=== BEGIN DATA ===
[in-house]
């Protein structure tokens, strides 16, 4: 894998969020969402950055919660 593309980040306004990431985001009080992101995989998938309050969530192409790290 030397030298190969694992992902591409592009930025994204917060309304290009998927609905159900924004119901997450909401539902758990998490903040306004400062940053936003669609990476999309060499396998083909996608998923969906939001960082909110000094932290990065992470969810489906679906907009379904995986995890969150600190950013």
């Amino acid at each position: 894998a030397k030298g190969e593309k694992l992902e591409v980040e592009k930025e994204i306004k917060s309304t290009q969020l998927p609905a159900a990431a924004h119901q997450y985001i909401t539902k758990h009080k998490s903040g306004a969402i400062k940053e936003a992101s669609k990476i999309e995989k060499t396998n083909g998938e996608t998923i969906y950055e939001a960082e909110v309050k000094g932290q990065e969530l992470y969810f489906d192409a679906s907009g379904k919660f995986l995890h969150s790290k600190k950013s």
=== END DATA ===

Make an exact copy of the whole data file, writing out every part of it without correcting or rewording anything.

[in-house]
């Protein structure tokens, strides 16, 4: 894998969020969402950055919660 593309980040306004990431985001009080992101995989998938309050969530192409790290 030397030298190969694992992902591409592009930025994204917060309304290009998927609905159900924004119901997450909401539902758990998490903040306004400062940053936003669609990476999309060499396998083909996608998923969906939001960082909110000094932290990065992470969810489906679906907009379904995986995890969150600190950013």
């Amino acid at each position: 894998a030397k030298g190969e593309k694992l992902e591409v980040e592009k930025e994204i306004k917060s309304t290009q969020l998927p609905a159900a990431a924004h119901q997450y985001i909401t539902k758990h009080k998490s903040g306004a969402i400062k940053e936003a992101s669609k990476i999309e995989k060499t396998n083909g998938e996608t998923i969906y950055e939001a960082e909110v309050k000094g932290q990065e969530l992470y969810f489906d192409a679906s907009g379904k919660f995986l995890h969150s790290k600190k950013s």